Why the EPA Reversed Its Position on Renewable Fuels | Commentary
In late 2013, the oil industry scored a major victory over ethanol producers when the Obama administration proposed decreasing the level of biofuel that must be blended into gasoline. A 2007 law supported by both the Bush and Obama administrations requires biofuels, such as ethanol, be blended into fuel supplies. Each year, the Environmental Protection Agency mandates the “renewable fuel standard” — the amount of biofuel that must be blended into fuel — and every year since the law was enacted, that amount has increased, never decreased.
The EPA’s proposed cuts were also surprising in light of the administration’s general policy of moving Americans away from fossil fuels and towards renewable sources.
A team of reporters from Reuters investigated and found the Washington, D.C.-based investment firm the Carlyle Group, which owns two refineries in the Philadelphia area, and Delta Air Lines, which also owns a refinery, appear to have played a significant role in persuading the administration to reverse course.
At these companies’ behest, Reps. Robert A. Brady, D-Pa., and Patrick Meehan, R-Pa., lobbied administration officials — including Vice President Joseph R. Biden Jr., White House Chief of Staff Denis McDonough, White House economic adviser Ronald Minsk and National Economic Council Director Gene Sperling — to push the EPA to lower the biofuels mandate, arguing the cost of ethanol is too high.
While the administration claims it listened to all sides of the debate and the EPA says the decision is related to production and infrastructure issues, Brady was indiscreet enough to brag, “I talked to the vice president and I told him what the issue was, and he said, ‘We’ve got to try to fix that,’ and we fixed it.”
This wouldn’t be the first time the Obama EPA has bowed to political pressure. Pro Publica reported that in 2010, when the Uranium Energy Corp. sought a permit from the EPA to pollute underground wells that supplied drinking water, agency scientists opposed the plan over concerns that radioactive material might contaminate the water. The plan seemed dead until late 2011, when the company hired a well-connected Washington lobbyist and prolific fundraiser who contacted the EPA’s second in command to press its case. The EPA reversed its position and approved the permit, allowing Uranium Energy to pollute the aquifer, albeit in a smaller area than originally proposed. A retired EPA employee involved in the matter expressed dissatisfaction with the agency’s flip.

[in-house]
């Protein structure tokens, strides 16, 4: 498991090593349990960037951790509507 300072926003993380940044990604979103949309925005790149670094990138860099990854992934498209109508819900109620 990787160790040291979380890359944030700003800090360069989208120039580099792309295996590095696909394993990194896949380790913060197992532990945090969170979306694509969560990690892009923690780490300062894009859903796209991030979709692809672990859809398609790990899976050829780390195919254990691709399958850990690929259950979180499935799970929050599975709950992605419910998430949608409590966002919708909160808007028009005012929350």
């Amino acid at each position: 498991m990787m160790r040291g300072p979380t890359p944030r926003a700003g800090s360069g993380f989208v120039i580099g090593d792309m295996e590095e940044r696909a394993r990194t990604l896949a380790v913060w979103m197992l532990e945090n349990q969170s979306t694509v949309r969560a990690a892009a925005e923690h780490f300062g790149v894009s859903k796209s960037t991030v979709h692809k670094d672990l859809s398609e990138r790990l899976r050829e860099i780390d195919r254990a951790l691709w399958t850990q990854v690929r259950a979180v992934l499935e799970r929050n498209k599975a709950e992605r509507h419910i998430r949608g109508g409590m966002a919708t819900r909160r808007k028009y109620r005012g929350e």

Politicization of the EPA is hardly confined to the current administration. Back in 2008, the head of President George W. Bush’s EPA stripped Region 5 Administrator Mary Gade of her powers and told her to quit or be fired, apparently in retaliation for refusing to cooperate with a political effort to block the Region from taking aggressive action to clean up dioxin contamination near a Dow Chemical facility in Michigan.
My organization, which focuses on government ethics, has no position regarding the RFS but is concerned about whether environmental standards that impact all of us are determined by realpolitik rather than good public policy. That’s why we called for an investigation by the EPA’s inspector general and submitted a Freedom of Information Act request for records of communications between the EPA and Congress, White House officials, Carlyle and Delta about this matter.
The EPA will soon send the new RFS targets to the Office of Management and Budget for finalization, meaning the rule will be released in the near future. The agency should respond to our FOIA request quickly so we can all be assured that whatever the new standard, the call was made in the public’s best interests, not just in Carlyle’s and Delta’s.
Melanie Sloan is the executive director of Citizens for Responsibility and Ethics in Washington.